It is about new energy possibilities. It is about protected areas that improve biodiversity conservation, climate change adaption, and provide increased food security.  It is about sustainable use of our potential mineral wealth on the ocean floor. It is about off-setting our own emissions, and those of our planet in the fight against climate change.  It is about building sustainable trade that can connect all markets, large and small, that creates opportunities and benefits for all, from multi-nationals to small community enterprises. It is about a sustainable space for tourism.  One which connects people, and creates even more opportunities.

The Blue Economy is about creating a new sense of ownership of oceanic spaces, so that fisheries resources can be developed sustainably by island states, and not just exploited by distant fishing nations.

The Blue Economy is about the future we want.  Sustainability for islands is all about our ability to use our oceanic space as opportunities for development.  As a consequence, achieving sustainable management of this oceanic space will be one which provides for the sustainability of our planet.

Ladies and gentlemen,
The third message which we must take to Samoa is that islands are at risk of being simultaneously disconnected from the benefits of the global economy, while also remaining the most vulnerable to the globalised economy.

This disconnection and vulnerability can be seen in the economic indicators in many SIDS:  limited growth, limited opportunities for economic diversification, high debt to GDP ratios, high costs of infrastructure investment and limited scope for additional FDI for example. Globally, FDI into SIDS has declined substantially.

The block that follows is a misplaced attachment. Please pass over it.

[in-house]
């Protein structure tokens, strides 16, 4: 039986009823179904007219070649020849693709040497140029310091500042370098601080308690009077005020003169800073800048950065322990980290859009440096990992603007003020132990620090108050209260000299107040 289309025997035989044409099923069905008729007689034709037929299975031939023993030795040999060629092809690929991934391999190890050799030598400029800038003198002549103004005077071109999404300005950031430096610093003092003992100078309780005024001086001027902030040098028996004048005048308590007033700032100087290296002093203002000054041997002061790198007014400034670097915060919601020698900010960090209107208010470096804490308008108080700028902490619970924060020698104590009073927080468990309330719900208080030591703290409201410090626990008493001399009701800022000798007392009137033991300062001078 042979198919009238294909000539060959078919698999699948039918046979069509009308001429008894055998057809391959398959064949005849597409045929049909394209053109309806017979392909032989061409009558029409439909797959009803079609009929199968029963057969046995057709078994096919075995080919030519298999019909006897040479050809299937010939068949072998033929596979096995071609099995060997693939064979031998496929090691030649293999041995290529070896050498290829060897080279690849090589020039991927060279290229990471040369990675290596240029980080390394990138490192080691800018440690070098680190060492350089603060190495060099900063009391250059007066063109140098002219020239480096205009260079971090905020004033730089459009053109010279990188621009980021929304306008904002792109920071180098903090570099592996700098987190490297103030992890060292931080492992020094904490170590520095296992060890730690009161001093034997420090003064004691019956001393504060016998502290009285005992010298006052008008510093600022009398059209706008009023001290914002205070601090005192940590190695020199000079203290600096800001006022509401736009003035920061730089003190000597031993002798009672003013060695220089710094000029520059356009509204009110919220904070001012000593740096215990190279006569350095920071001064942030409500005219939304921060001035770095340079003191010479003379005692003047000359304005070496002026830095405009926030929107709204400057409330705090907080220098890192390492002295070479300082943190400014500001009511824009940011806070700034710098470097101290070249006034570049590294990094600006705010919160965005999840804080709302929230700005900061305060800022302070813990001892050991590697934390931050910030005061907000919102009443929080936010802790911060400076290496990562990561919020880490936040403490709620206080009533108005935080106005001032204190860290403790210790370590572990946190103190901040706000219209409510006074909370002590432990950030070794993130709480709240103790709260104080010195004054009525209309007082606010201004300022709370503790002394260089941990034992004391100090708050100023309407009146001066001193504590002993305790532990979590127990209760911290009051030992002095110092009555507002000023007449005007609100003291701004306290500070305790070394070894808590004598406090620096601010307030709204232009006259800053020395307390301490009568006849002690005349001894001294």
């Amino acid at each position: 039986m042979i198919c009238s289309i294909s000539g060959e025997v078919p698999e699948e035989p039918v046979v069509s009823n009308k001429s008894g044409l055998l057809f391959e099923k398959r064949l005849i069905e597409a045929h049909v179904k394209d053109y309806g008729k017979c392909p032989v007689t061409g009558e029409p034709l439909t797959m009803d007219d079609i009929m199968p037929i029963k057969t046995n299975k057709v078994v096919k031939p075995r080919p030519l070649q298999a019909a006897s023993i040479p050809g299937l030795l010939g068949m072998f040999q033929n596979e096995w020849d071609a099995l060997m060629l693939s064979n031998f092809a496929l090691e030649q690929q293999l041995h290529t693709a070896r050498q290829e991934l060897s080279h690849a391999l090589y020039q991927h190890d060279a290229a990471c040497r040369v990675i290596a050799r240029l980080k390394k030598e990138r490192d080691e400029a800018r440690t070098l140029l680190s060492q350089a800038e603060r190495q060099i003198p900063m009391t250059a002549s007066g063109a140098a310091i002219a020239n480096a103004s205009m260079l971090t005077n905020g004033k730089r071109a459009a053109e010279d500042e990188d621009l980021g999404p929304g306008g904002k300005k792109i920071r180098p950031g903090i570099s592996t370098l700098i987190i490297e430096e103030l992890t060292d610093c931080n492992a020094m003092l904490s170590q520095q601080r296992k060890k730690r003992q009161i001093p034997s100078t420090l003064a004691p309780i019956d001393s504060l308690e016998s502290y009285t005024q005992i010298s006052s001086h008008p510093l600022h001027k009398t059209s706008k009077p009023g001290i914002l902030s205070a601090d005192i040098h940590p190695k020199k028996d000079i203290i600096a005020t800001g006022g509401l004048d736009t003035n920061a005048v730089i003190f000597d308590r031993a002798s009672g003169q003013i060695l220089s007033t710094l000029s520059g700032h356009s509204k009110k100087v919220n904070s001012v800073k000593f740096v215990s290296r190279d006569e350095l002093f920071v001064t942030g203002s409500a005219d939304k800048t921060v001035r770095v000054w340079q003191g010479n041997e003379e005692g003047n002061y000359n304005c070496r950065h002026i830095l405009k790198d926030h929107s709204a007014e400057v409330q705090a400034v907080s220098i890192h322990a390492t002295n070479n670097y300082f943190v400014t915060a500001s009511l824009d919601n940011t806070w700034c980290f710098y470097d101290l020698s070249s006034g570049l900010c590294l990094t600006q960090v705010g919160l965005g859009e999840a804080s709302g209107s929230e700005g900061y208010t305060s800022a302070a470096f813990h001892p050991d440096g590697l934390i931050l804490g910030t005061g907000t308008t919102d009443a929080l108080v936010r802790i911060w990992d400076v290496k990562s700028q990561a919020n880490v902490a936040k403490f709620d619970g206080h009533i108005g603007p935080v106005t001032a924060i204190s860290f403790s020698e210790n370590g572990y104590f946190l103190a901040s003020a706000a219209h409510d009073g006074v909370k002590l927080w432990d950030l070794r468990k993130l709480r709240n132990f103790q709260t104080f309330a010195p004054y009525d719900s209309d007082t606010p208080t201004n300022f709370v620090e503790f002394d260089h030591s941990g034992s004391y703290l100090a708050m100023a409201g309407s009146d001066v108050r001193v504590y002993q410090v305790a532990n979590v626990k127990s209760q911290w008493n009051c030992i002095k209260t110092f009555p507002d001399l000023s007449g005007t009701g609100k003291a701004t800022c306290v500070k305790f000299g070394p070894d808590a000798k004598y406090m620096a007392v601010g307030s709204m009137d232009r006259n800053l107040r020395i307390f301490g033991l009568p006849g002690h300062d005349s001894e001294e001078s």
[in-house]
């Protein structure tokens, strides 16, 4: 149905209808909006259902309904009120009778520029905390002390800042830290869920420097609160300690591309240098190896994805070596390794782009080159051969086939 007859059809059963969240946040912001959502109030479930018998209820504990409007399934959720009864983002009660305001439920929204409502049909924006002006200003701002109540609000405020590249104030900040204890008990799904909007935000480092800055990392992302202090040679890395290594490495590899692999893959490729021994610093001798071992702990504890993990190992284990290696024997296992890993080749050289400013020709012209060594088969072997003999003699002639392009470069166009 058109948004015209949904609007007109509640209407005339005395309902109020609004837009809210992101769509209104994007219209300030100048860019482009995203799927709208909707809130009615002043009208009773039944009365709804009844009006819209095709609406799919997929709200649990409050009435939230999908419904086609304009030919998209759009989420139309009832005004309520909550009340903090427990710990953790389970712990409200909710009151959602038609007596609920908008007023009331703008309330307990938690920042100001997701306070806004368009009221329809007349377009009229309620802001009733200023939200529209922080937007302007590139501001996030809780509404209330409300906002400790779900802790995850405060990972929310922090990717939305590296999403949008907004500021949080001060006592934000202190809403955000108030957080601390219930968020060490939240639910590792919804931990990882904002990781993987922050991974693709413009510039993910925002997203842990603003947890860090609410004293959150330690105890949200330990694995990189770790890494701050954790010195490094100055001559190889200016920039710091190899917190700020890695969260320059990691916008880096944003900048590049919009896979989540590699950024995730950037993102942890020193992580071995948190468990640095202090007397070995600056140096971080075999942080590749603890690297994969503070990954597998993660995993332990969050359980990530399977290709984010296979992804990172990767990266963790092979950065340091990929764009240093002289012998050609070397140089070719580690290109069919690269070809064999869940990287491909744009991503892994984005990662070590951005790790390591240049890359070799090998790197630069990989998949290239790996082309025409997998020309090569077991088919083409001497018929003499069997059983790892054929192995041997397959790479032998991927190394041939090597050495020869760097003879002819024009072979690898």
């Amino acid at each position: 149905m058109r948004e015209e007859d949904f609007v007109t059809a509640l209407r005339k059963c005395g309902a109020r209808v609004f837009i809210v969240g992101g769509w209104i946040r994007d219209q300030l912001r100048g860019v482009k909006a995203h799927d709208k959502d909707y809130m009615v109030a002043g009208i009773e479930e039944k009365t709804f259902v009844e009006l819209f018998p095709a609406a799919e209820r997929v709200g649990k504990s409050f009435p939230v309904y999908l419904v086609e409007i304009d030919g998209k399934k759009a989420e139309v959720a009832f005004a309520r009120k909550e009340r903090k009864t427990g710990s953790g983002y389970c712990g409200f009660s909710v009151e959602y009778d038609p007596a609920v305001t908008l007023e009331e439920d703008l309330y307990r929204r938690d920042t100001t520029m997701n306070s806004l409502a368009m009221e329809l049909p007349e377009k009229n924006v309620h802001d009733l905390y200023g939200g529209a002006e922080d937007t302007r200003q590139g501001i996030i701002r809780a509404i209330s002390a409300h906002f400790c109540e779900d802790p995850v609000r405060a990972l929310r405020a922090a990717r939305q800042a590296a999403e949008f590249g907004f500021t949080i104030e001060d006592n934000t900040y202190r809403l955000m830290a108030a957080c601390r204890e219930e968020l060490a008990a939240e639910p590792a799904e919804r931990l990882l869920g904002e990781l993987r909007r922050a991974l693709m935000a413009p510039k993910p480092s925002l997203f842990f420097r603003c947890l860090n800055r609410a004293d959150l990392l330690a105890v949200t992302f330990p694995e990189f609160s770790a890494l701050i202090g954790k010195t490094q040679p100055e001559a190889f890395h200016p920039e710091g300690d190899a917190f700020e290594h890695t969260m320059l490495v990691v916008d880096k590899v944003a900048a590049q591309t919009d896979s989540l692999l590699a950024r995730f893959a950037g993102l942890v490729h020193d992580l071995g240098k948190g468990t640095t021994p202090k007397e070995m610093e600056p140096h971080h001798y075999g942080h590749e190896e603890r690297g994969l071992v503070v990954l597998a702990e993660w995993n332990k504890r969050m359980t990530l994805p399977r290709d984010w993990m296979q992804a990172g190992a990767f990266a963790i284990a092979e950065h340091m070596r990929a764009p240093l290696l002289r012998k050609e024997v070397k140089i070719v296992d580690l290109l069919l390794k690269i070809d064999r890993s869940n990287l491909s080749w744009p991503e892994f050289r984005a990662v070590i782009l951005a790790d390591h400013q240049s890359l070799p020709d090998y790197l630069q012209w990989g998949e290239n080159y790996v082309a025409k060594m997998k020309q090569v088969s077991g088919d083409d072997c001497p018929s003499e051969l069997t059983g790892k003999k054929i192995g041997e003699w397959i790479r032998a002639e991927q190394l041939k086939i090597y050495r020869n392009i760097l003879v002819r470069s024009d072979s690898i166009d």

Because of small local markets, SIDS economic sustainability is disproportionately linked to flows of FDI.  Seychelles has successfully emerged from the triple blow of the world financial crisis, oil crisis and food crisis in 2008, and we have been able to do so through strong performances of the tourism sector based on diversifying our core markets, coupled with high levels of FDI.

But we have been careful to try and ensure that this FDI is done sustainably. This is why we have protected under law over 50% of our land territory, the highest proportion in the world. In addition, we are working to commit significant portions of our oceanic space for the protection of our planet in line with our commitments under the Convention on Biological Diversity.
We have also developed many partnerships with the private sector, and with tourism developments in particular to establish sustainable partnerships between protection and profit.

Public Private Partnerships (PPPs) are critical for SIDS to be able to leverage new spaces for economic development, as well as new resources to ensure protection of sensitive areas.

We must further enhance these partnerships as part of our plan of action in Samoa.

SIDS suffer from the highest debt to GDP ratios in the world – many in excess of 100% of GDP.  This debt is effectively putting on hold the development potential of many SIDS. In addition, the increase in extreme events as a consequence of climate change, which necessitates the diversion of precious resources towards disaster recovery, aggravates the situation. The paucity of existing mechanisms to reduce this debt illustrates the challenges of sustainability associated with existing global financial governance.  The cost of refinancing existing debt is prohibitive to SIDS.

This “cost of insularity” is something which exists also on all infrastructure development and on all trade in islands.  But there is a failure to properly assess the value of SIDS as part of the global environmental commons.

This is why Seychelles has been championing the concept of “debt for adaptation swaps” whereby debt of SIDS nations can be written off as part of the effort to improve their resilience against climate change. But the mechanisms put in place so far are so constraining and so complex that it makes it almost impossible for us to benefit from them. They have to be simplified if we want to move from rhetoric to action.